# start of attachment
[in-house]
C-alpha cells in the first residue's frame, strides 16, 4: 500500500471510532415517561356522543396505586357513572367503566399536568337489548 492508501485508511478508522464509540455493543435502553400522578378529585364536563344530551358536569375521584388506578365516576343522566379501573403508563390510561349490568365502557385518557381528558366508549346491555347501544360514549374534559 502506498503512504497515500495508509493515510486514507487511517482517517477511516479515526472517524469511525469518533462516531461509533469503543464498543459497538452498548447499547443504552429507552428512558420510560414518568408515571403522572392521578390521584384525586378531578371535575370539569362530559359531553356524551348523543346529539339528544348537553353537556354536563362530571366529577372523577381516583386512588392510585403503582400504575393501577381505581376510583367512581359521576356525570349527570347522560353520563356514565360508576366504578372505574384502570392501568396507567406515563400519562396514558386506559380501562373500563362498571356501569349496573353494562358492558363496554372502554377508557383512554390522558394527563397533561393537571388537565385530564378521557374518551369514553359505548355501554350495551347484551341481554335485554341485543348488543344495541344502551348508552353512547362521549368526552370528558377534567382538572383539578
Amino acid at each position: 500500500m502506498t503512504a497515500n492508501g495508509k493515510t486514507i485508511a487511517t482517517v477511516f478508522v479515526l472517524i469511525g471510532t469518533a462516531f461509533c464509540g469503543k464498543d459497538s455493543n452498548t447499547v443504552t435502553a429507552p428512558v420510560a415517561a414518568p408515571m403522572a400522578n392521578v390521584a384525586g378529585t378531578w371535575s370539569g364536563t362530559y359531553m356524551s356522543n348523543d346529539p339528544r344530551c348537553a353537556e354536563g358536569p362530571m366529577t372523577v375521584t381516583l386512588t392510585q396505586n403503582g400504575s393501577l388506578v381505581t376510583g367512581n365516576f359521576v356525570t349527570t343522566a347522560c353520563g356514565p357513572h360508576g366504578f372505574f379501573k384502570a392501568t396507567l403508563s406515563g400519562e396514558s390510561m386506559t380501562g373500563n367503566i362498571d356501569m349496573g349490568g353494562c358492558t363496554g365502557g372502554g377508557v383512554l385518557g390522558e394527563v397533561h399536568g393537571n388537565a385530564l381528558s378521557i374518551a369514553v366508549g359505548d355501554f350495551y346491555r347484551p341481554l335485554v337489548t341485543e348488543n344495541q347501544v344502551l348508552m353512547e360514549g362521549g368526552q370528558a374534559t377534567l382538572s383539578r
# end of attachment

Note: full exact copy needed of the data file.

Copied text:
[in-house]
C-alpha cells in the first residue's frame, strides 16, 4: 500500500471510532415517561356522543396505586357513572367503566399536568337489548 492508501485508511478508522464509540455493543435502553400522578378529585364536563344530551358536569375521584388506578365516576343522566379501573403508563390510561349490568365502557385518557381528558366508549346491555347501544360514549374534559 502506498503512504497515500495508509493515510486514507487511517482517517477511516479515526472517524469511525469518533462516531461509533469503543464498543459497538452498548447499547443504552429507552428512558420510560414518568408515571403522572392521578390521584384525586378531578371535575370539569362530559359531553356524551348523543346529539339528544348537553353537556354536563362530571366529577372523577381516583386512588392510585403503582400504575393501577381505581376510583367512581359521576356525570349527570347522560353520563356514565360508576366504578372505574384502570392501568396507567406515563400519562396514558386506559380501562373500563362498571356501569349496573353494562358492558363496554372502554377508557383512554390522558394527563397533561393537571388537565385530564378521557374518551369514553359505548355501554350495551347484551341481554335485554341485543348488543344495541344502551348508552353512547362521549368526552370528558377534567382538572383539578
Amino acid at each position: 500500500m502506498t503512504a497515500n492508501g495508509k493515510t486514507i485508511a487511517t482517517v477511516f478508522v479515526l472517524i469511525g471510532t469518533a462516531f461509533c464509540g469503543k464498543d459497538s455493543n452498548t447499547v443504552t435502553a429507552p428512558v420510560a415517561a414518568p408515571m403522572a400522578n392521578v390521584a384525586g378529585t378531578w371535575s370539569g364536563t362530559y359531553m356524551s356522543n348523543d346529539p339528544r344530551c348537553a353537556e354536563g358536569p362530571m366529577t372523577v375521584t381516583l386512588t392510585q396505586n403503582g400504575s393501577l388506578v381505581t376510583g367512581n365516576f359521576v356525570t349527570t343522566a347522560c353520563g356514565p357513572h360508576g366504578f372505574f379501573k384502570a392501568t396507567l403508563s406515563g400519562e396514558s390510561m386506559t380501562g373500563n367503566i362498571d356501569m349496573g349490568g353494562c358492558t363496554g365502557g372502554g377508557v383512554l385518557g390522558e394527563v397533561h399536568g393537571n388537565a385530564l381528558s378521557i374518551a369514553v366508549g359505548d355501554f350495551y346491555r347484551p341481554l335485554v337489548t341485543e348488543n344495541q347501544v344502551l348508552m353512547e360514549g362521549g368526552q370528558a374534559t377534567l382538572s383539578r